PROPERTY FROM AN IMPORTANT INTERNATIONAL COLLECTION
Charcoal on paper
29 ¾ x 21 ⅝ in. (75.5 x 55 cm.)
Signed, dated and inscribed 'Emmaus / KKhanna / 79' lower left
Christian imagery has fascinated Krishen Khanna throughout his painterly career. An early source of inspiration was a conversation with his father while driving up to the hill station of Simla. Along the way, they stopped at a dhaba for tea when Kahan Chand remarked that any of the waiters at the cafe could be a Christ figure. In the artist’s own words, 'The Christ series are set here in Delhi, Nizamuddin in fact, and appear as current happenings. He is wandering amongst us or sleeping with us... I painted Jesus, not in the image given by European painters, but as one of the fakirs one sees around Hazrat Nizammuddin.' (Interview with Chanda Singh, India Magazine, September 1984)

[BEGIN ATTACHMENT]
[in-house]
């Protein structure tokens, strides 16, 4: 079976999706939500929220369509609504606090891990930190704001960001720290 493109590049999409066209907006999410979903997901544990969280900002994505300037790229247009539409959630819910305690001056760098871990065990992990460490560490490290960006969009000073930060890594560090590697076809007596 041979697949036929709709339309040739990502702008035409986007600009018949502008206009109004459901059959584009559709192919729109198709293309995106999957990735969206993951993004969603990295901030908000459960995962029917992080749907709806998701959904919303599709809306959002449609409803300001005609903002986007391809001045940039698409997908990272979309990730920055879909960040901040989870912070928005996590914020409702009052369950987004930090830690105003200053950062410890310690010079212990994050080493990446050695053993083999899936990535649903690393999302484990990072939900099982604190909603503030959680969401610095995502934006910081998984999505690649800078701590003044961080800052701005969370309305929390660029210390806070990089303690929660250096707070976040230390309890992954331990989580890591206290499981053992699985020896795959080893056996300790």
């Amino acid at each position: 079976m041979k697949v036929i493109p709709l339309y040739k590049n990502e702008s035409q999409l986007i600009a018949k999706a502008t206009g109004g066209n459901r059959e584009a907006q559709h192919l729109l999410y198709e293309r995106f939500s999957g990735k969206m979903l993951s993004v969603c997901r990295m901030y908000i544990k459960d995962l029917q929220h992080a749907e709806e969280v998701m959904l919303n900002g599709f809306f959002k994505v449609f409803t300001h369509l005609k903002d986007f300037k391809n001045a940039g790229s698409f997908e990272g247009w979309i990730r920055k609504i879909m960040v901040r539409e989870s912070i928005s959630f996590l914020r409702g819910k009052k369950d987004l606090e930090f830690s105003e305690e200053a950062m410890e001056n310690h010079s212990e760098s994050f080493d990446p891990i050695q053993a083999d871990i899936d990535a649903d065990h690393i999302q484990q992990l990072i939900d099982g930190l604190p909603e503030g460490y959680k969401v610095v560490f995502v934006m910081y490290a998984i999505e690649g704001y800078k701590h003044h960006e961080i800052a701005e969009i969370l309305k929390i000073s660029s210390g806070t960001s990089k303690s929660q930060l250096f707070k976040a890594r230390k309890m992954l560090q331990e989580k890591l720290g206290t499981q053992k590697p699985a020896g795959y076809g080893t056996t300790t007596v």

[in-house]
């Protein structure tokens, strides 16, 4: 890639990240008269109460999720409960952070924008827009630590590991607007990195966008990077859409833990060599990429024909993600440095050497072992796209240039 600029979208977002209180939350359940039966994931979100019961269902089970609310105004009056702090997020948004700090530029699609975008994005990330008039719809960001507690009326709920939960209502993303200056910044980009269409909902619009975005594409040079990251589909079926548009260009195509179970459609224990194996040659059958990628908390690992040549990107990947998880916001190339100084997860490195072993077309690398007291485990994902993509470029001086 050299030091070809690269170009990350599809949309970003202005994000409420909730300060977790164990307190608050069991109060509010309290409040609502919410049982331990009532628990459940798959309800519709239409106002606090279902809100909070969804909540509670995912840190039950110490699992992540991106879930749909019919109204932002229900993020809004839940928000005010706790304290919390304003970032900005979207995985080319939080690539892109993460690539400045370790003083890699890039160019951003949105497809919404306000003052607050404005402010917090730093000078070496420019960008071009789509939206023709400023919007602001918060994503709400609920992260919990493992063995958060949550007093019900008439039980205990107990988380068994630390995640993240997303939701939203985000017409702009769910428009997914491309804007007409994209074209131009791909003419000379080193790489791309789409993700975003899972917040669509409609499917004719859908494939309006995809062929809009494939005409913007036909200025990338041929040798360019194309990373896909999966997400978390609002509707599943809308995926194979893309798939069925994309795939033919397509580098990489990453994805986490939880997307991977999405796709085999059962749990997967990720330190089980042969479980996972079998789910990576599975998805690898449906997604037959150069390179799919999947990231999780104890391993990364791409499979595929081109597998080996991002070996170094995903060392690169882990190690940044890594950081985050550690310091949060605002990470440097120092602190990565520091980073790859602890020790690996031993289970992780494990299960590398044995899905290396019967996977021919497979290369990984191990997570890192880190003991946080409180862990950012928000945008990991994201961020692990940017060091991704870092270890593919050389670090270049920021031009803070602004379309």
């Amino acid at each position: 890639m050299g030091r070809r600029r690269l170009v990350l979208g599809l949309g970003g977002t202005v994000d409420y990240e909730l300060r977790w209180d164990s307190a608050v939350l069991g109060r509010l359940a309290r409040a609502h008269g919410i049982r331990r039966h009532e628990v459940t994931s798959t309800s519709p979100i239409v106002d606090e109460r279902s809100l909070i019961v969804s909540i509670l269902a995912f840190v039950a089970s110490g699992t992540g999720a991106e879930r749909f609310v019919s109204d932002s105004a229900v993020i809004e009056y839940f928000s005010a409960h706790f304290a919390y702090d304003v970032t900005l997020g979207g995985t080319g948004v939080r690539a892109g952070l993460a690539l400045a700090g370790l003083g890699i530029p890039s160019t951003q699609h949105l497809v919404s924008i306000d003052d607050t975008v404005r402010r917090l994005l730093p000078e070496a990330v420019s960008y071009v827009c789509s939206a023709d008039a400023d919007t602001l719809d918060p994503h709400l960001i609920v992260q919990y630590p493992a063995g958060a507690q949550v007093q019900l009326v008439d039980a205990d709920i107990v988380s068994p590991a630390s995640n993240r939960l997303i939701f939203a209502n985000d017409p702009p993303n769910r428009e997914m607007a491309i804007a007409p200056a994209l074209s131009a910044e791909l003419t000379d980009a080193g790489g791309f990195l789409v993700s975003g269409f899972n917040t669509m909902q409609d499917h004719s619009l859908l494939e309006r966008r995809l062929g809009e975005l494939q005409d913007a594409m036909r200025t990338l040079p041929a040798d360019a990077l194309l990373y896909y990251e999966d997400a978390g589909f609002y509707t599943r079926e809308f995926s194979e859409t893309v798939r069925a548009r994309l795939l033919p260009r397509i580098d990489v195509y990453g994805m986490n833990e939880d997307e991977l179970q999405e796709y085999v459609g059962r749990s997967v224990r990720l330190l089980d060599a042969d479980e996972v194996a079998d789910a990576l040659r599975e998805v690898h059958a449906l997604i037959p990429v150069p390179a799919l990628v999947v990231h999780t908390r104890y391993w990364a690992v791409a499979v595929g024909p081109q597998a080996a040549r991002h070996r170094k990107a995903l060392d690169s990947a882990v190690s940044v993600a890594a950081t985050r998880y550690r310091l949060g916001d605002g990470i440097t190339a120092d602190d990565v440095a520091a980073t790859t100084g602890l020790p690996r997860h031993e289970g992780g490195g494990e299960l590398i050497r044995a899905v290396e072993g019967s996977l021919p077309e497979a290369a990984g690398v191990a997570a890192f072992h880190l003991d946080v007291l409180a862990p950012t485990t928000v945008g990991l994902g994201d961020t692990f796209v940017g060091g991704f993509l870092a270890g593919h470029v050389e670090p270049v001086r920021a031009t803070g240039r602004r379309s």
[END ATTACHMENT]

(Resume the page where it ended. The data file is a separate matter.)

In his Emmaus works, Khanna intentionally blurs the boundaries of the biblical themes, allowing the work a less specifically religious significance. He uses references from The Bible within an entirely local context, and by doing so, their symbolism becomes related to modern day social concerns, such as the plight of the labouring classes, the corruption of figures placed in authority and the persecution of the poor by those that they have placed in power.
The current work, done in 1979, preceded an exhibition of thirteen works done the following year at Rabindra Bhavan on the theme of Christ’s betrayal. It could well be a preparatory drawing or a study for one of the larger works in that exhibition. Khanna has painted many versions of Emmaus right through the 1970s up until the present day. It is a theme that strikes resonance with his larger artistic concerns as an artist working amidst the urban masses in Delhi.
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About The Artist:
KRISHEN KHANNA (b. 1925)